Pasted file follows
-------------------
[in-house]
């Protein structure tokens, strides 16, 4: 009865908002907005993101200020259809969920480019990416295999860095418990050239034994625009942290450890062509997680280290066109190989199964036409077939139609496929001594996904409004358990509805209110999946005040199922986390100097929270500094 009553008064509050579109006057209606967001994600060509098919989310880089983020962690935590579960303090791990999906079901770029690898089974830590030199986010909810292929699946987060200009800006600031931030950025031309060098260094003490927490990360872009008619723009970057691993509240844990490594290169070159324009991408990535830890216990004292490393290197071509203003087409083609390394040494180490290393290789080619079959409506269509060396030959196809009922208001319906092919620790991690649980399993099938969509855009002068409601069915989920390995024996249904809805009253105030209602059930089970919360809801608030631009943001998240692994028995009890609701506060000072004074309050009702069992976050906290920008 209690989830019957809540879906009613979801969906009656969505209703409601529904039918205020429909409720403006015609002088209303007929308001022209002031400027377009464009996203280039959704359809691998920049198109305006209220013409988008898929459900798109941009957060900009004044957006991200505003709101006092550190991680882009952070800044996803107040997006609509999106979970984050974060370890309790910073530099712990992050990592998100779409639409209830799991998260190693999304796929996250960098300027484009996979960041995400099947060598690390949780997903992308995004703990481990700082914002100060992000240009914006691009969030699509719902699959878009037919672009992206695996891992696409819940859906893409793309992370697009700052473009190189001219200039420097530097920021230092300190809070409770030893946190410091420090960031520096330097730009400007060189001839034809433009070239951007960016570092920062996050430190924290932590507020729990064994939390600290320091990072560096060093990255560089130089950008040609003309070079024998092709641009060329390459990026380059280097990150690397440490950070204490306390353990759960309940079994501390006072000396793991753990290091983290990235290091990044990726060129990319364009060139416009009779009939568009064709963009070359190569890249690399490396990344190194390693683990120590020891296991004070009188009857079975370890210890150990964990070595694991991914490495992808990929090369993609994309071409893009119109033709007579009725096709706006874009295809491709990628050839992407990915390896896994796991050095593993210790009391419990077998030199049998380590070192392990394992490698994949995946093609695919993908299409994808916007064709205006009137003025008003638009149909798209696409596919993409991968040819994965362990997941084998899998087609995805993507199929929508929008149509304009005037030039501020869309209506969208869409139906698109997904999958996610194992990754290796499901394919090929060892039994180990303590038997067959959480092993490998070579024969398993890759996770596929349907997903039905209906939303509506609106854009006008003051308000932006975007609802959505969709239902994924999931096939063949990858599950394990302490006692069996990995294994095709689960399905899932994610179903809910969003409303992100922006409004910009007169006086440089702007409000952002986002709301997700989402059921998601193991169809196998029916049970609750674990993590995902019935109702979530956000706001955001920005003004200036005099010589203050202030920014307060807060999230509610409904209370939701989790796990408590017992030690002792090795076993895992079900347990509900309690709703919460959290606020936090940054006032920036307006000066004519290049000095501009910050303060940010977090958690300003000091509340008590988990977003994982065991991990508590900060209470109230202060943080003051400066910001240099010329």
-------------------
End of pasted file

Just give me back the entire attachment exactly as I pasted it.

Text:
[in-house]
């Protein structure tokens, strides 16, 4: 009865908002907005993101200020259809969920480019990416295999860095418990050239034994625009942290450890062509997680280290066109190989199964036409077939139609496929001594996904409004358990509805209110999946005040199922986390100097929270500094 009553008064509050579109006057209606967001994600060509098919989310880089983020962690935590579960303090791990999906079901770029690898089974830590030199986010909810292929699946987060200009800006600031931030950025031309060098260094003490927490990360872009008619723009970057691993509240844990490594290169070159324009991408990535830890216990004292490393290197071509203003087409083609390394040494180490290393290789080619079959409506269509060396030959196809009922208001319906092919620790991690649980399993099938969509855009002068409601069915989920390995024996249904809805009253105030209602059930089970919360809801608030631009943001998240692994028995009890609701506060000072004074309050009702069992976050906290920008 209690989830019957809540879906009613979801969906009656969505209703409601529904039918205020429909409720403006015609002088209303007929308001022209002031400027377009464009996203280039959704359809691998920049198109305006209220013409988008898929459900798109941009957060900009004044957006991200505003709101006092550190991680882009952070800044996803107040997006609509999106979970984050974060370890309790910073530099712990992050990592998100779409639409209830799991998260190693999304796929996250960098300027484009996979960041995400099947060598690390949780997903992308995004703990481990700082914002100060992000240009914006691009969030699509719902699959878009037919672009992206695996891992696409819940859906893409793309992370697009700052473009190189001219200039420097530097920021230092300190809070409770030893946190410091420090960031520096330097730009400007060189001839034809433009070239951007960016570092920062996050430190924290932590507020729990064994939390600290320091990072560096060093990255560089130089950008040609003309070079024998092709641009060329390459990026380059280097990150690397440490950070204490306390353990759960309940079994501390006072000396793991753990290091983290990235290091990044990726060129990319364009060139416009009779009939568009064709963009070359190569890249690399490396990344190194390693683990120590020891296991004070009188009857079975370890210890150990964990070595694991991914490495992808990929090369993609994309071409893009119109033709007579009725096709706006874009295809491709990628050839992407990915390896896994796991050095593993210790009391419990077998030199049998380590070192392990394992490698994949995946093609695919993908299409994808916007064709205006009137003025008003638009149909798209696409596919993409991968040819994965362990997941084998899998087609995805993507199929929508929008149509304009005037030039501020869309209506969208869409139906698109997904999958996610194992990754290796499901394919090929060892039994180990303590038997067959959480092993490998070579024969398993890759996770596929349907997903039905209906939303509506609106854009006008003051308000932006975007609802959505969709239902994924999931096939063949990858599950394990302490006692069996990995294994095709689960399905899932994610179903809910969003409303992100922006409004910009007169006086440089702007409000952002986002709301997700989402059921998601193991169809196998029916049970609750674990993590995902019935109702979530956000706001955001920005003004200036005099010589203050202030920014307060807060999230509610409904209370939701989790796990408590017992030690002792090795076993895992079900347990509900309690709703919460959290606020936090940054006032920036307006000066004519290049000095501009910050303060940010977090958690300003000091509340008590988990977003994982065991991990508590900060209470109230202060943080003051400066910001240099010329």